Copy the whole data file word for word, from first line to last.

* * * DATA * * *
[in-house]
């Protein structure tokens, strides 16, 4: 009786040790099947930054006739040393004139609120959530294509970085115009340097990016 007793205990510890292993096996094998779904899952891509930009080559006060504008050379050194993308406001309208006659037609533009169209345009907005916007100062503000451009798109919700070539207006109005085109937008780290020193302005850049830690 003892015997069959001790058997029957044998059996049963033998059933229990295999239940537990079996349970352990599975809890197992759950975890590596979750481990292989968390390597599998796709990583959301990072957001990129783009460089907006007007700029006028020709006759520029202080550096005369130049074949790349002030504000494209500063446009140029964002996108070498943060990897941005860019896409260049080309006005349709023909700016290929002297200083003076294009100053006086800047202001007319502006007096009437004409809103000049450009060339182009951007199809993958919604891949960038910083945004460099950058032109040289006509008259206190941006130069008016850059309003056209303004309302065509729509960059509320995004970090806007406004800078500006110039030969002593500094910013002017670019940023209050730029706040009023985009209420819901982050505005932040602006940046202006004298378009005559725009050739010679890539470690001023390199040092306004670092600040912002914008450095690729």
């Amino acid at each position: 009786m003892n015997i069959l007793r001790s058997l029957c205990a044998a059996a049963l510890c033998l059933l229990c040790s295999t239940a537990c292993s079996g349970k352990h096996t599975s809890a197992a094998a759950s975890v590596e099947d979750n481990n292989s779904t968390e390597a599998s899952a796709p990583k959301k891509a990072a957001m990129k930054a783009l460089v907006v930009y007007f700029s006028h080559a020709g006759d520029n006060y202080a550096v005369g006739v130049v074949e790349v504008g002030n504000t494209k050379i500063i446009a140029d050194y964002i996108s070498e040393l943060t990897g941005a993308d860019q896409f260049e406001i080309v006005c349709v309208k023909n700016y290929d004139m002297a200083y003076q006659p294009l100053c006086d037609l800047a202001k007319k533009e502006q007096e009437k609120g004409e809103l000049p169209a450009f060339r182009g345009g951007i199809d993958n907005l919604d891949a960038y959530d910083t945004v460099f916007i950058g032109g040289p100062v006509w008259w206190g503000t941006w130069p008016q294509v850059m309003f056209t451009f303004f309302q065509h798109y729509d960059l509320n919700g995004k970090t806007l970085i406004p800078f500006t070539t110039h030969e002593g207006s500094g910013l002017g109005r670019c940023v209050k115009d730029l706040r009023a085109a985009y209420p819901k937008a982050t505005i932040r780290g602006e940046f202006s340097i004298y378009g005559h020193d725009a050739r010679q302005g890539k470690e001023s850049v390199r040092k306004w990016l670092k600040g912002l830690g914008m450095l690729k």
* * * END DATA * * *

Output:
[in-house]
């Protein structure tokens, strides 16, 4: 009786040790099947930054006739040393004139609120959530294509970085115009340097990016 007793205990510890292993096996094998779904899952891509930009080559006060504008050379050194993308406001309208006659037609533009169209345009907005916007100062503000451009798109919700070539207006109005085109937008780290020193302005850049830690 003892015997069959001790058997029957044998059996049963033998059933229990295999239940537990079996349970352990599975809890197992759950975890590596979750481990292989968390390597599998796709990583959301990072957001990129783009460089907006007007700029006028020709006759520029202080550096005369130049074949790349002030504000494209500063446009140029964002996108070498943060990897941005860019896409260049080309006005349709023909700016290929002297200083003076294009100053006086800047202001007319502006007096009437004409809103000049450009060339182009951007199809993958919604891949960038910083945004460099950058032109040289006509008259206190941006130069008016850059309003056209303004309302065509729509960059509320995004970090806007406004800078500006110039030969002593500094910013002017670019940023209050730029706040009023985009209420819901982050505005932040602006940046202006004298378009005559725009050739010679890539470690001023390199040092306004670092600040912002914008450095690729």
């Amino acid at each position: 009786m003892n015997i069959l007793r001790s058997l029957c205990a044998a059996a049963l510890c033998l059933l229990c040790s295999t239940a537990c292993s079996g349970k352990h096996t599975s809890a197992a094998a759950s975890v590596e099947d979750n481990n292989s779904t968390e390597a599998s899952a796709p990583k959301k891509a990072a957001m990129k930054a783009l460089v907006v930009y007007f700029s006028h080559a020709g006759d520029n006060y202080a550096v005369g006739v130049v074949e790349v504008g002030n504000t494209k050379i500063i446009a140029d050194y964002i996108s070498e040393l943060t990897g941005a993308d860019q896409f260049e406001i080309v006005c349709v309208k023909n700016y290929d004139m002297a200083y003076q006659p294009l100053c006086d037609l800047a202001k007319k533009e502006q007096e009437k609120g004409e809103l000049p169209a450009f060339r182009g345009g951007i199809d993958n907005l919604d891949a960038y959530d910083t945004v460099f916007i950058g032109g040289p100062v006509w008259w206190g503000t941006w130069p008016q294509v850059m309003f056209t451009f303004f309302q065509h798109y729509d960059l509320n919700g995004k970090t806007l970085i406004p800078f500006t070539t110039h030969e002593g207006s500094g910013l002017g109005r670019c940023v209050k115009d730029l706040r009023a085109a985009y209420p819901k937008a982050t505005i932040r780290g602006e940046f202006s340097i004298y378009g005559h020193d725009a050739r010679q302005g890539k470690e001023s850049v390199r040092k306004w990016l670092k600040g912002l830690g914008m450095l690729k």